10 Movies That Defined The ’80s

10 movies that defined the '80s

The 1980s are a decade we love to make fun of—it’s hard to believe anyone ever took those neon spandex clothes and awful hairstyles seriously—but the ‘80s also gave us some really memorable movies.  Here are 10 films that defined a truly underappreciated era in cinema:

The Breakfast Club

The quintessential ‘80s high school movie (sorry, Fast Times at Ridgemont High) laid bare all the archetypes we were familiar with, then broke down the barriers between them and injected each character with real humanity.

Ferris Bueller’s Day Off

Ferris Bueller made it cool to not try so hard, made us understand the meaninglessness of popularity, and gave us permission to be happy doing whatever we want. No other slacker, before or since, has been quite as awesome.

Wall Street

If the ‘80s taught us anything, it’s that “greed is good.” If the 2000s taught us anything, it’s that we learned nothing from Bud Fox’s lust for wealth and its consequences.

Top Gun

The bro-est of dude movies, Top Gun is basically two hours of guys battling it out to be the manliest man of all the men. But it did make Tom Cruise a bona fide box-office star, which, regardless of what you think of the man himself, has been a good thing for movies.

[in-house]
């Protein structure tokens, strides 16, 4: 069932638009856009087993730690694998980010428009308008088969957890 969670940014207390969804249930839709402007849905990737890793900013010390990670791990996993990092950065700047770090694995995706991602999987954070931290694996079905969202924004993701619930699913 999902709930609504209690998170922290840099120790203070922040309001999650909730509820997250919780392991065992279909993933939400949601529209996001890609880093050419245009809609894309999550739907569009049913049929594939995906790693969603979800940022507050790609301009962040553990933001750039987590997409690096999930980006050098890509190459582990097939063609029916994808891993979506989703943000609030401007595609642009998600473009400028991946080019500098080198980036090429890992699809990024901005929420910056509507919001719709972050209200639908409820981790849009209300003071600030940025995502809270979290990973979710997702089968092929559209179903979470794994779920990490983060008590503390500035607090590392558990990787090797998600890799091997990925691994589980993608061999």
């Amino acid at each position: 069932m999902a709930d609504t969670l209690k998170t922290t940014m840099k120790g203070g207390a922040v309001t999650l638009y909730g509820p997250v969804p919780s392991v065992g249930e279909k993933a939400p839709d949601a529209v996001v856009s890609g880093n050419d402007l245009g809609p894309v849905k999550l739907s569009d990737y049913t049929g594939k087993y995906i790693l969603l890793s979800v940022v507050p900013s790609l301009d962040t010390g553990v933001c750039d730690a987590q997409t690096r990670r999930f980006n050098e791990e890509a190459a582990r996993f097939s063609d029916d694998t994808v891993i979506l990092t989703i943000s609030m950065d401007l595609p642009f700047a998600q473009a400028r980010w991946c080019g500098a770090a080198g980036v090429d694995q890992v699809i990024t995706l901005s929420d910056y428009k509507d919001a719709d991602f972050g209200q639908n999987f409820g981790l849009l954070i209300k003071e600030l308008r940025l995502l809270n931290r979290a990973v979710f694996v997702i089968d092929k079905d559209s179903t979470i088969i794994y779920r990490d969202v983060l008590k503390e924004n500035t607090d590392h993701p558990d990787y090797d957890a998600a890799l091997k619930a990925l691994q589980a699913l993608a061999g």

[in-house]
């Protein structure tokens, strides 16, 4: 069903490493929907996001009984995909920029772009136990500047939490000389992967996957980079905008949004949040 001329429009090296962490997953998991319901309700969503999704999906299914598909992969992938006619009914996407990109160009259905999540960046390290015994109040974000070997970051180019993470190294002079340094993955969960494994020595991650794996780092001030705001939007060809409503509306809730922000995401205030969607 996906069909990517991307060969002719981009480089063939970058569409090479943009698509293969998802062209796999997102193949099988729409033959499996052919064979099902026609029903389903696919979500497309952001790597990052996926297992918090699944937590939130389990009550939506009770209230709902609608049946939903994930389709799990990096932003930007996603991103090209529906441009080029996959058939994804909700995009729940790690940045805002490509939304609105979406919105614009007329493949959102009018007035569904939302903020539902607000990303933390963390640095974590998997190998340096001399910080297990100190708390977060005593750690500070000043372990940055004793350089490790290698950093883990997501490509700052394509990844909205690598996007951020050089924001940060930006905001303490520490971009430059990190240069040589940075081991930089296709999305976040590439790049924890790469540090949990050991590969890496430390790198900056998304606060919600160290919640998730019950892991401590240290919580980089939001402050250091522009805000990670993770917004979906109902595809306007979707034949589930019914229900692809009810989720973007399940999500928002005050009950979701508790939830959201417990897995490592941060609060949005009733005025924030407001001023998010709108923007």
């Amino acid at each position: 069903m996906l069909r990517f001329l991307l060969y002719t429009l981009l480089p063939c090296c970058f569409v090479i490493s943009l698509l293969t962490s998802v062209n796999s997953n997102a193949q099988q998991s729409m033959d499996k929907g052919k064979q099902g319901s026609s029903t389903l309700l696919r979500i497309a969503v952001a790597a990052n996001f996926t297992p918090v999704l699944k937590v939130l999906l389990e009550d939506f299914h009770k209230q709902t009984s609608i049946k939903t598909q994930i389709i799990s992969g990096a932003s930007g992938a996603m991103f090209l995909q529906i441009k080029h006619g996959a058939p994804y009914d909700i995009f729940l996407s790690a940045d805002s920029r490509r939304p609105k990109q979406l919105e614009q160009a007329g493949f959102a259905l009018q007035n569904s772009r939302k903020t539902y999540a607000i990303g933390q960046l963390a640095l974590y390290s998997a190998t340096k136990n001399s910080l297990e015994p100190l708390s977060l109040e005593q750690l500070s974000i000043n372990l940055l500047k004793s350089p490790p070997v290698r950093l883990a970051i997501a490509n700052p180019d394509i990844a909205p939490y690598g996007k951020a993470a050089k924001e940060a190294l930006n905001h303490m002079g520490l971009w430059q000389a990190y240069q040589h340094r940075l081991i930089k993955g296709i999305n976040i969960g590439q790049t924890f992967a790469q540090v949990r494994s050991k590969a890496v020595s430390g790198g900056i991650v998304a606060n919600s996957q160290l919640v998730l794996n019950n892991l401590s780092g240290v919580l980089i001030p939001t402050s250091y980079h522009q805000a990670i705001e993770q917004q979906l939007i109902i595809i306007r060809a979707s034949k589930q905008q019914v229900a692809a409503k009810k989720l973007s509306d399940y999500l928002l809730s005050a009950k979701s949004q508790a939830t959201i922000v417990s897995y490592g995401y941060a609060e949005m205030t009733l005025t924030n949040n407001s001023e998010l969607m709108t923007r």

Back to the Future

Cinematic time travellers owe a debt to Doc Brown and Marty McFly, whose time travel adventure manages to be fun without being dumb. Teenaged Marty goes back in time and meets his parents, draws the adoration of his future mom, and has to convince her to fall in love with his future dad or risk never being born—not your typical light-hearted popcorn fare.


Steven Spielberg’s sci-fi classic is family-friendly without being cheesy. Where alien movies before it had been mostly scary, E.T. gave us an extraterrestrial being we could cheer for.


Scarface is the one gangster movie that wears its ‘80s flair like a badge of honour. It features classic lines—the kind both spoken and snorted—over-the-top violence, and a conclusion that spawned legions of imitators.

This is Spinal Tap

The infinitely quotable film brought the idea of the “mockumentary” to the masses by lampooning the excess and obliviousness of rock stars.


The film that showed us just how good Tom Hanks could be. Hanks got his first Oscar nomination for his role as a teenager suddenly transplanted into an adult body, and the film has aged nearly as well as its star.


Love it or hate it, this now-dated video game opus was positively groundbreaking in its day. If you saw it when it was new you probably have fond memories, but trust us when we say it probably isn’t as awesome as you remember.

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